I find it interesting how emails cluster in my inbox. This email, linking to my current readership dashboard, appeared directly after receiving a rejection.
Rejections are good. They keep me humble. But they are also like course evaluations - sometimes they are contradictory. For every positive comment there is a corresponding negative comment, usually about the same thing.
Reviewer A liked it.
“The article is clear and understandable. There is no problem in the flow of reading.”
“A study that can contribute to the course design. The added elements are based on rational reasons.”
Reviewer B did not.
“This author does not offer anything new to ODL”
“Satisfactory but also dated. There is several bodies of literature that were not captured within this literature.”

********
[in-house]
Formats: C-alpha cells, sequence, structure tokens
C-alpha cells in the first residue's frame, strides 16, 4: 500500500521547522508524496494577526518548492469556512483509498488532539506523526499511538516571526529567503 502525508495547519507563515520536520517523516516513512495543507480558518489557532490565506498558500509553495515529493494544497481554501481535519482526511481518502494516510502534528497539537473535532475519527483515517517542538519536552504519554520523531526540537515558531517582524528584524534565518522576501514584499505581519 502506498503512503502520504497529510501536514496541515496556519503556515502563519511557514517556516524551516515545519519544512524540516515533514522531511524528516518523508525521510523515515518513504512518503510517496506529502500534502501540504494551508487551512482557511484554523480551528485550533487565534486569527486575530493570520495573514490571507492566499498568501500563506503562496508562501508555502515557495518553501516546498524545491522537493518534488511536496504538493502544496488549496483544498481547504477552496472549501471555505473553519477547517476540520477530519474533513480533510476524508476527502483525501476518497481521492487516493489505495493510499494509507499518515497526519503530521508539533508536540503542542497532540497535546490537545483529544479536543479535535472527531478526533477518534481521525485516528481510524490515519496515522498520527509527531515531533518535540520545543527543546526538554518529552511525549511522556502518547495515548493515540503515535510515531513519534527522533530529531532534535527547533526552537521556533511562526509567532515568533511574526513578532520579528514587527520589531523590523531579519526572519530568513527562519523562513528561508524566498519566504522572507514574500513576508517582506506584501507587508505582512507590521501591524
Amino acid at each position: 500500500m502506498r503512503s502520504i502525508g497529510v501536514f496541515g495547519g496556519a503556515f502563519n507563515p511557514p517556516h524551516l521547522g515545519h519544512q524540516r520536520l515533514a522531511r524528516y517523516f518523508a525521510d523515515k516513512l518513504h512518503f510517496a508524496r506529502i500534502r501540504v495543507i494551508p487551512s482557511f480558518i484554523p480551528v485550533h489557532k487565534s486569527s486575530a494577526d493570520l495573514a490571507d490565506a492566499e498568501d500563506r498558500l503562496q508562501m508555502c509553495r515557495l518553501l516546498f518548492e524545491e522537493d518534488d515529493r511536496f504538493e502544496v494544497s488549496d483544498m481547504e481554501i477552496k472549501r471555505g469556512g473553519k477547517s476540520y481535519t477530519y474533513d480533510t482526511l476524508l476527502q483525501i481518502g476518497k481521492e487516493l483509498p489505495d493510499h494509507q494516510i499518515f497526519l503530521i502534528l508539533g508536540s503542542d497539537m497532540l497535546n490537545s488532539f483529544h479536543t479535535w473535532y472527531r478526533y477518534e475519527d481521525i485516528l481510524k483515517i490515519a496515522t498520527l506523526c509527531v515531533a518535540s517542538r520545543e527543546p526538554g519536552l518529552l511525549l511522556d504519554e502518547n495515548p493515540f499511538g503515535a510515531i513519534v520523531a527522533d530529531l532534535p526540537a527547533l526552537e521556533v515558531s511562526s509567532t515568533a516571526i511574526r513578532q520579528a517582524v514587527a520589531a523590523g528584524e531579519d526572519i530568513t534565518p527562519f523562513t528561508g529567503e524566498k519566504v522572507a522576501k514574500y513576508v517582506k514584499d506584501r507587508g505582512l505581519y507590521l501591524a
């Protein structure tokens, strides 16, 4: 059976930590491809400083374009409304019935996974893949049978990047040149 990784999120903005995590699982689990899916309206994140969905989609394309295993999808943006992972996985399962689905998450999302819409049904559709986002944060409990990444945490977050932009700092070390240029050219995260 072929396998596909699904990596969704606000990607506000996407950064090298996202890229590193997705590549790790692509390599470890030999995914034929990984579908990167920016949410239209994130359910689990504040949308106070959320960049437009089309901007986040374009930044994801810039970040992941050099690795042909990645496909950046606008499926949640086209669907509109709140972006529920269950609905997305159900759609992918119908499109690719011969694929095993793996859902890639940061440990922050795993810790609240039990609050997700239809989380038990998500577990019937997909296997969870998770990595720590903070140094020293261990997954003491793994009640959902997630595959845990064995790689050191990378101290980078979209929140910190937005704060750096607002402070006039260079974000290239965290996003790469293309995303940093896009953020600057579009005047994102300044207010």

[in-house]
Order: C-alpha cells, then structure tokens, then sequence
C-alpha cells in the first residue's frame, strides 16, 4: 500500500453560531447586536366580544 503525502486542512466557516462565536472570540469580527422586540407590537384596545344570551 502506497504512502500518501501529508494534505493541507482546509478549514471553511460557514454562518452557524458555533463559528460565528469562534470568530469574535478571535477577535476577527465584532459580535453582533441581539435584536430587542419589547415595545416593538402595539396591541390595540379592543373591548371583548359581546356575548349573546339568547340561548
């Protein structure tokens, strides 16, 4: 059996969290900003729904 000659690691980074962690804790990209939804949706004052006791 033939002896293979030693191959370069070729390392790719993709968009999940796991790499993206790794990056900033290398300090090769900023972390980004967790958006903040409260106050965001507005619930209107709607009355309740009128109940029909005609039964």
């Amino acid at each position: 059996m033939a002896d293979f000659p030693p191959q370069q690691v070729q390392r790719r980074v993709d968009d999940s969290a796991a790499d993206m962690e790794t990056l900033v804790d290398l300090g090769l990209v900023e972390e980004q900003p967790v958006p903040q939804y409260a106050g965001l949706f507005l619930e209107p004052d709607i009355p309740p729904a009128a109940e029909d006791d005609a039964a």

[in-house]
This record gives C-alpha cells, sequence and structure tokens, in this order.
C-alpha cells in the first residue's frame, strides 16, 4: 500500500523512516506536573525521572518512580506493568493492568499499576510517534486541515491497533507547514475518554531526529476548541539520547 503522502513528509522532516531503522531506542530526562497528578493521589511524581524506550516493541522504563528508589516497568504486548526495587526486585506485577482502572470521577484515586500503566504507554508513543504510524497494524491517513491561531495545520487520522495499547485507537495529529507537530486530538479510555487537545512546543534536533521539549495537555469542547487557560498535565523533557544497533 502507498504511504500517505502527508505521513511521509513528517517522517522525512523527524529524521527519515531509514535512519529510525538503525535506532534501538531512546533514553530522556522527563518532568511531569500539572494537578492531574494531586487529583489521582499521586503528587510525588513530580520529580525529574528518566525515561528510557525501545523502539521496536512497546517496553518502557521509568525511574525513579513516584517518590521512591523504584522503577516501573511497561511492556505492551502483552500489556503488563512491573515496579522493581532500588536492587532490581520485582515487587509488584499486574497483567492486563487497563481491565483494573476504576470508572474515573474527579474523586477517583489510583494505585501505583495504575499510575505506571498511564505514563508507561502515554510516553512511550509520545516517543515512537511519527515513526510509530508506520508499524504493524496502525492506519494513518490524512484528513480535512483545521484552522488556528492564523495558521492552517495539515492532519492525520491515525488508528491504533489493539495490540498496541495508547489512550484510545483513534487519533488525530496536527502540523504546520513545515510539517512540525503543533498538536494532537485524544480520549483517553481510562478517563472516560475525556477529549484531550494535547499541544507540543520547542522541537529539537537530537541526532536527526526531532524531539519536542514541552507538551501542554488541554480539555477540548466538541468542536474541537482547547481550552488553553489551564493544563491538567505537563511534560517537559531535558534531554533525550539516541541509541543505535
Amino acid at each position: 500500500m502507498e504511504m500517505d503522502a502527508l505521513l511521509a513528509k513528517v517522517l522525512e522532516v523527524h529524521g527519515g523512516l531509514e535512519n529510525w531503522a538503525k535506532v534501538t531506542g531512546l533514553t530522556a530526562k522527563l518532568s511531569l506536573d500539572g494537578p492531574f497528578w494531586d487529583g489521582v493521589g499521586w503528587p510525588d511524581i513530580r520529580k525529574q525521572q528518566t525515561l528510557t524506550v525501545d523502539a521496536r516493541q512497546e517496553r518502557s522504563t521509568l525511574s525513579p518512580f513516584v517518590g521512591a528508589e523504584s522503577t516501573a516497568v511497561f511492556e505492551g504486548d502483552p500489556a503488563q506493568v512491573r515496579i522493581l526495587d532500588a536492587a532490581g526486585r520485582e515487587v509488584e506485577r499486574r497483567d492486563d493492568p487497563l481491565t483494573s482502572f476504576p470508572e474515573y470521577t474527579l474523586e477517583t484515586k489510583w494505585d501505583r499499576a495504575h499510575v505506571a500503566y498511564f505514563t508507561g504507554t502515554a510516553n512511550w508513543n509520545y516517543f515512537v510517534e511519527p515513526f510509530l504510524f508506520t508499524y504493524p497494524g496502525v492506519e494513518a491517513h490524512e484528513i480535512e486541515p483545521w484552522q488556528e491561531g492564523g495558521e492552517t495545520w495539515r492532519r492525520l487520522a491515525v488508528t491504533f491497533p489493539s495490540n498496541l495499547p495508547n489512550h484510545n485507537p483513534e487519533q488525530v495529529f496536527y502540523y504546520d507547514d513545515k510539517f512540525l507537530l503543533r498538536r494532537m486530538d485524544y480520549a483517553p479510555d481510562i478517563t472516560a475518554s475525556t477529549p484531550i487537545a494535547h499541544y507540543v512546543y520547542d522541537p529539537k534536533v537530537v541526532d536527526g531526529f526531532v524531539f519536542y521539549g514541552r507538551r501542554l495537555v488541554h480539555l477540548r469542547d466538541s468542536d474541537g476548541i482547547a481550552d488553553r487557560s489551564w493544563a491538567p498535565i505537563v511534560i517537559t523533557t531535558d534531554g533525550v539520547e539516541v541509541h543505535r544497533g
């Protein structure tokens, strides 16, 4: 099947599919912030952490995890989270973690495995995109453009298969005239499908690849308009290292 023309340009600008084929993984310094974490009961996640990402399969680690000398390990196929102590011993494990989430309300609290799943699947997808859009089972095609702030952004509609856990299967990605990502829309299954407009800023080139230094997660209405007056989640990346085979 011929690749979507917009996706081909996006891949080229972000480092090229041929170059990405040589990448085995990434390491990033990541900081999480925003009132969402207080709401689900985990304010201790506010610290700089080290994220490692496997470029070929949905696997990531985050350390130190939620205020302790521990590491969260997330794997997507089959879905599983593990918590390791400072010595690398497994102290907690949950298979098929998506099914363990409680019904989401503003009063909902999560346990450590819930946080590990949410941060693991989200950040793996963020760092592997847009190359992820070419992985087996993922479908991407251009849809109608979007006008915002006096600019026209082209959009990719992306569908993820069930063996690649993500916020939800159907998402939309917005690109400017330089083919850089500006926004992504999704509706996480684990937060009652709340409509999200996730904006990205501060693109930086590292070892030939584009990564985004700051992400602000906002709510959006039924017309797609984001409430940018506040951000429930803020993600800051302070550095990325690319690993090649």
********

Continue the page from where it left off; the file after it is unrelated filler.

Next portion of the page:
Reviewers C & E kind of liked it.
“The topic is interesting; however, the research is based on the author’s personal experiences, it can not be generalized to a larger population.”
“Author has made use of recent literature which is the strength of this article”
“This is a well written reflection of an individual case study of a course.”
“I appreciate the author's thoughtful reflection on his own teaching and the lens through which he examines his instructional design process.”
“I doubt the helpfulness of this article for other faculty who are working through instructional design processes and the ability to sufficiently replicate the study.”
Of all the comments, this is probably the one that hurt the most:
“One major weakness of this article is that the manuscript is poorly written. The author is suggested to get it checked from a native speaker.”
I face only instrinsic motivation to produce scholarship. I am going to see what I can do to address some of their comments and then submit elsewhere, perhaps to a journal with a discipline-specific focus on teaching in the discipline. This might make it more generalizable.
And I will practice my English. Perhaps one day I will be able to write like a native speaker!